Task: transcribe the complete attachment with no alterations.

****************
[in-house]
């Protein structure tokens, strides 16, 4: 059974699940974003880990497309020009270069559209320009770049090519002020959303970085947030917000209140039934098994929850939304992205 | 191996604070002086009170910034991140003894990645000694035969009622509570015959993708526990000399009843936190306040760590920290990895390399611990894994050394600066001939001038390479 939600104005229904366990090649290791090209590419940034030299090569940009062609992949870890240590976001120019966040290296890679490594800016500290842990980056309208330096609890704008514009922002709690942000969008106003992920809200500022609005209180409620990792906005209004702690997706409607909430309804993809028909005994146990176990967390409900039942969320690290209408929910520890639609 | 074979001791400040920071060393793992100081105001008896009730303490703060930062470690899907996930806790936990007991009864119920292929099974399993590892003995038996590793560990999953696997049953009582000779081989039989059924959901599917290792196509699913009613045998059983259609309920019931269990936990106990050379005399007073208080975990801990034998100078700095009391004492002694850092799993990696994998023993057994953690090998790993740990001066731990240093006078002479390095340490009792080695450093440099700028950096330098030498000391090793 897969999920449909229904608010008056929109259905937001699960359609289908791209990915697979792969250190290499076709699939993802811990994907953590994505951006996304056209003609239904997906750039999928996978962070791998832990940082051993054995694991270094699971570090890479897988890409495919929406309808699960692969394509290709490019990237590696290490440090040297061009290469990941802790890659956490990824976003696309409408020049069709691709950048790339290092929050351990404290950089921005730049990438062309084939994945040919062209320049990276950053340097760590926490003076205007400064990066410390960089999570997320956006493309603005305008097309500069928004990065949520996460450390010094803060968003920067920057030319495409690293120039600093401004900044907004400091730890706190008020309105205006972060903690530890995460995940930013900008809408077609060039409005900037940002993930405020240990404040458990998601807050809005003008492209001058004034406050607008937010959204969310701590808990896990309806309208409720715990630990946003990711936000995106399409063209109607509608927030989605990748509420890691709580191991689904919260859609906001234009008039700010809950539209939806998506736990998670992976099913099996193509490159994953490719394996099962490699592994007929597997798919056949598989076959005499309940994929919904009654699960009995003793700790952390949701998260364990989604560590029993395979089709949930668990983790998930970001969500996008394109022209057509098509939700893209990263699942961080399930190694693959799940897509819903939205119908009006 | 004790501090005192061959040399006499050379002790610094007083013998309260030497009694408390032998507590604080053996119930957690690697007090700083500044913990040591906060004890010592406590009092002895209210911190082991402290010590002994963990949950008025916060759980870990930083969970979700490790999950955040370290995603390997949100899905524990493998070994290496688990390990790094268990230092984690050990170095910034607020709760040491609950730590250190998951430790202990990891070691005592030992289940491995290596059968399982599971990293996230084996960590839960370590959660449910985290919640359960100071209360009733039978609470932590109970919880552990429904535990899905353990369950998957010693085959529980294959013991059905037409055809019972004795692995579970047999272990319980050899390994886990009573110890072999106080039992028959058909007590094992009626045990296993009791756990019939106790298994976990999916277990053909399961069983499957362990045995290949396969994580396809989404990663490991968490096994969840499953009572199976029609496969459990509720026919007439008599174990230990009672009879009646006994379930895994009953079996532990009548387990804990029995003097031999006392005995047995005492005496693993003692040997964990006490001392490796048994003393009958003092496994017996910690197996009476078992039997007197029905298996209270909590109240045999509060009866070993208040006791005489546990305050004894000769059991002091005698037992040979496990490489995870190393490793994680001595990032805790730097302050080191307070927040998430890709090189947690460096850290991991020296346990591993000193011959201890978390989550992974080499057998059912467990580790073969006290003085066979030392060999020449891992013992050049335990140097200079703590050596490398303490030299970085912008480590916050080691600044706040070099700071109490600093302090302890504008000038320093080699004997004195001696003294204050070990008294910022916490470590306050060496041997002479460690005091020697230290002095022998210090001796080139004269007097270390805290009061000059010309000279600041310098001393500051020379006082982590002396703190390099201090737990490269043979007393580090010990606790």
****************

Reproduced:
[in-house]
């Protein structure tokens, strides 16, 4: 059974699940974003880990497309020009270069559209320009770049090519002020959303970085947030917000209140039934098994929850939304992205 | 191996604070002086009170910034991140003894990645000694035969009622509570015959993708526990000399009843936190306040760590920290990895390399611990894994050394600066001939001038390479 939600104005229904366990090649290791090209590419940034030299090569940009062609992949870890240590976001120019966040290296890679490594800016500290842990980056309208330096609890704008514009922002709690942000969008106003992920809200500022609005209180409620990792906005209004702690997706409607909430309804993809028909005994146990176990967390409900039942969320690290209408929910520890639609 | 074979001791400040920071060393793992100081105001008896009730303490703060930062470690899907996930806790936990007991009864119920292929099974399993590892003995038996590793560990999953696997049953009582000779081989039989059924959901599917290792196509699913009613045998059983259609309920019931269990936990106990050379005399007073208080975990801990034998100078700095009391004492002694850092799993990696994998023993057994953690090998790993740990001066731990240093006078002479390095340490009792080695450093440099700028950096330098030498000391090793 897969999920449909229904608010008056929109259905937001699960359609289908791209990915697979792969250190290499076709699939993802811990994907953590994505951006996304056209003609239904997906750039999928996978962070791998832990940082051993054995694991270094699971570090890479897988890409495919929406309808699960692969394509290709490019990237590696290490440090040297061009290469990941802790890659956490990824976003696309409408020049069709691709950048790339290092929050351990404290950089921005730049990438062309084939994945040919062209320049990276950053340097760590926490003076205007400064990066410390960089999570997320956006493309603005305008097309500069928004990065949520996460450390010094803060968003920067920057030319495409690293120039600093401004900044907004400091730890706190008020309105205006972060903690530890995460995940930013900008809408077609060039409005900037940002993930405020240990404040458990998601807050809005003008492209001058004034406050607008937010959204969310701590808990896990309806309208409720715990630990946003990711936000995106399409063209109607509608927030989605990748509420890691709580191991689904919260859609906001234009008039700010809950539209939806998506736990998670992976099913099996193509490159994953490719394996099962490699592994007929597997798919056949598989076959005499309940994929919904009654699960009995003793700790952390949701998260364990989604560590029993395979089709949930668990983790998930970001969500996008394109022209057509098509939700893209990263699942961080399930190694693959799940897509819903939205119908009006 | 004790501090005192061959040399006499050379002790610094007083013998309260030497009694408390032998507590604080053996119930957690690697007090700083500044913990040591906060004890010592406590009092002895209210911190082991402290010590002994963990949950008025916060759980870990930083969970979700490790999950955040370290995603390997949100899905524990493998070994290496688990390990790094268990230092984690050990170095910034607020709760040491609950730590250190998951430790202990990891070691005592030992289940491995290596059968399982599971990293996230084996960590839960370590959660449910985290919640359960100071209360009733039978609470932590109970919880552990429904535990899905353990369950998957010693085959529980294959013991059905037409055809019972004795692995579970047999272990319980050899390994886990009573110890072999106080039992028959058909007590094992009626045990296993009791756990019939106790298994976990999916277990053909399961069983499957362990045995290949396969994580396809989404990663490991968490096994969840499953009572199976029609496969459990509720026919007439008599174990230990009672009879009646006994379930895994009953079996532990009548387990804990029995003097031999006392005995047995005492005496693993003692040997964990006490001392490796048994003393009958003092496994017996910690197996009476078992039997007197029905298996209270909590109240045999509060009866070993208040006791005489546990305050004894000769059991002091005698037992040979496990490489995870190393490793994680001595990032805790730097302050080191307070927040998430890709090189947690460096850290991991020296346990591993000193011959201890978390989550992974080499057998059912467990580790073969006290003085066979030392060999020449891992013992050049335990140097200079703590050596490398303490030299970085912008480590916050080691600044706040070099700071109490600093302090302890504008000038320093080699004997004195001696003294204050070990008294910022916490470590306050060496041997002479460690005091020697230290002095022998210090001796080139004269007097270390805290009061000059010309000279600041310098001393500051020379006082982590002396703190390099201090737990490269043979007393580090010990606790």